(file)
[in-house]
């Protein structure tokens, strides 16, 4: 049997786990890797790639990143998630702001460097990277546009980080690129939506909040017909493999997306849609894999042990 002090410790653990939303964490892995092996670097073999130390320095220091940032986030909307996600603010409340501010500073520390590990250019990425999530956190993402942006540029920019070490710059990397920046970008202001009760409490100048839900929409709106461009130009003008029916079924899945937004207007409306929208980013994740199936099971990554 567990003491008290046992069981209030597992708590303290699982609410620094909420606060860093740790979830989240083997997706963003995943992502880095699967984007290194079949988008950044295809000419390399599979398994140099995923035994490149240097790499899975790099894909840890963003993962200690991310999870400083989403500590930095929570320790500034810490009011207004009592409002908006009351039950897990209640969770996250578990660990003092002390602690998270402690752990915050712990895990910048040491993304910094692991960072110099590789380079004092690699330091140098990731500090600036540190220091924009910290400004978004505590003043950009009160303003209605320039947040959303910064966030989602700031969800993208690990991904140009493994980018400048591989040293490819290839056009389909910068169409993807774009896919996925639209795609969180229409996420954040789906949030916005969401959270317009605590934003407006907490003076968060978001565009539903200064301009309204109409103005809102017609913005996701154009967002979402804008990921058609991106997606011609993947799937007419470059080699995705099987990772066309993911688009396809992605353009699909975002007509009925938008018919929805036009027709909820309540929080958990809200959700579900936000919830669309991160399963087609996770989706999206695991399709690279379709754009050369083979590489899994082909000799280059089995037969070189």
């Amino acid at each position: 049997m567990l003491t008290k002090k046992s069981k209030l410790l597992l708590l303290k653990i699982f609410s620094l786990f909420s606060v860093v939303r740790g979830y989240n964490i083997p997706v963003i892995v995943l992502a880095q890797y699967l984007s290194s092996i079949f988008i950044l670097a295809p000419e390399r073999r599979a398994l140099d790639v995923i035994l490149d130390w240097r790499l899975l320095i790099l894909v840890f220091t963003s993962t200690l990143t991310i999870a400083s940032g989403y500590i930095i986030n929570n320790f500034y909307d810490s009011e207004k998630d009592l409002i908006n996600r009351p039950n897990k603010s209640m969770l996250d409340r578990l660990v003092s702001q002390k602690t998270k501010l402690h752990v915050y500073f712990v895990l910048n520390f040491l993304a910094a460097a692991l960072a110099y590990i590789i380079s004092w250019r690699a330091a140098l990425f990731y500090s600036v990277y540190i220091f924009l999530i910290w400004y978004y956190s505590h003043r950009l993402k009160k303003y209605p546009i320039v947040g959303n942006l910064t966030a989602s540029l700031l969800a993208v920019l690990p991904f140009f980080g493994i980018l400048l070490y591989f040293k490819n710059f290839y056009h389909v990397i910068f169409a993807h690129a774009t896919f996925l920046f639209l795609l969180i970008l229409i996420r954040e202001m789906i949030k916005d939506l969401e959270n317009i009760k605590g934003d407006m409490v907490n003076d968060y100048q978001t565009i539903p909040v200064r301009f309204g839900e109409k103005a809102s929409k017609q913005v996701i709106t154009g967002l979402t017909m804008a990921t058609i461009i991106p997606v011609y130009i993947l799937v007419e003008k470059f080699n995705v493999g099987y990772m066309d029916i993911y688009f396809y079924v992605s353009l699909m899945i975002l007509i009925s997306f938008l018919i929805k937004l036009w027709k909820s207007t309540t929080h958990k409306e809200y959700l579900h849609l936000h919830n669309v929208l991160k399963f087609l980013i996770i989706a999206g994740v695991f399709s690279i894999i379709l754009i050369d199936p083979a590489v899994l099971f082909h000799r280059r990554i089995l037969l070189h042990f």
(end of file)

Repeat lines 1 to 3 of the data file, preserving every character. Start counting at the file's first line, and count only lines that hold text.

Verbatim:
[in-house]
């Protein structure tokens, strides 16, 4: 049997786990890797790639990143998630702001460097990277546009980080690129939506909040017909493999997306849609894999042990 002090410790653990939303964490892995092996670097073999130390320095220091940032986030909307996600603010409340501010500073520390590990250019990425999530956190993402942006540029920019070490710059990397920046970008202001009760409490100048839900929409709106461009130009003008029916079924899945937004207007409306929208980013994740199936099971990554 567990003491008290046992069981209030597992708590303290699982609410620094909420606060860093740790979830989240083997997706963003995943992502880095699967984007290194079949988008950044295809000419390399599979398994140099995923035994490149240097790499899975790099894909840890963003993962200690991310999870400083989403500590930095929570320790500034810490009011207004009592409002908006009351039950897990209640969770996250578990660990003092002390602690998270402690752990915050712990895990910048040491993304910094692991960072110099590789380079004092690699330091140098990731500090600036540190220091924009910290400004978004505590003043950009009160303003209605320039947040959303910064966030989602700031969800993208690990991904140009493994980018400048591989040293490819290839056009389909910068169409993807774009896919996925639209795609969180229409996420954040789906949030916005969401959270317009605590934003407006907490003076968060978001565009539903200064301009309204109409103005809102017609913005996701154009967002979402804008990921058609991106997606011609993947799937007419470059080699995705099987990772066309993911688009396809992605353009699909975002007509009925938008018919929805036009027709909820309540929080958990809200959700579900936000919830669309991160399963087609996770989706999206695991399709690279379709754009050369083979590489899994082909000799280059089995037969070189």
């Amino acid at each position: 049997m567990l003491t008290k002090k046992s069981k209030l410790l597992l708590l303290k653990i699982f609410s620094l786990f909420s606060v860093v939303r740790g979830y989240n964490i083997p997706v963003i892995v995943l992502a880095q890797y699967l984007s290194s092996i079949f988008i950044l670097a295809p000419e390399r073999r599979a398994l140099d790639v995923i035994l490149d130390w240097r790499l899975l320095i790099l894909v840890f220091t963003s993962t200690l990143t991310i999870a400083s940032g989403y500590i930095i986030n929570n320790f500034y909307d810490s009011e207004k998630d009592l409002i908006n996600r009351p039950n897990k603010s209640m969770l996250d409340r578990l660990v003092s702001q002390k602690t998270k501010l402690h752990v915050y500073f712990v895990l910048n520390f040491l993304a910094a460097a692991l960072a110099y590990i590789i380079s004092w250019r690699a330091a140098l990425f990731y500090s600036v990277y540190i220091f924009l999530i910290w400004y978004y956190s505590h003043r950009l993402k009160k303003y209605p546009i320039v947040g959303n942006l910064t966030a989602s540029l700031l969800a993208v920019l690990p991904f140009f980080g493994i980018l400048l070490y591989f040293k490819n710059f290839y056009h389909v990397i910068f169409a993807h690129a774009t896919f996925l920046f639209l795609l969180i970008l229409i996420r954040e202001m789906i949030k916005d939506l969401e959270n317009i009760k605590g934003d407006m409490v907490n003076d968060y100048q978001t565009i539903p909040v200064r301009f309204g839900e109409k103005a809102s929409k017609q913005v996701i709106t154009g967002l979402t017909m804008a990921t058609i461009i991106p997606v011609y130009i993947l799937v007419e003008k470059f080699n995705v493999g099987y990772m066309d029916i993911y688009f396809y079924v992605s353009l699909m899945i975002l007509i009925s997306f938008l018919i929805k937004l036009w027709k909820s207007t309540t929080h958990k409306e809200y959700l579900h849609l936000h919830n669309v929208l991160k399963f087609l980013i996770i989706a999206g994740v695991f399709s690279i894999i379709l754009i050369d199936p083979a590489v899994l099971f082909h000799r280059r990554i089995l037969l070189h042990f």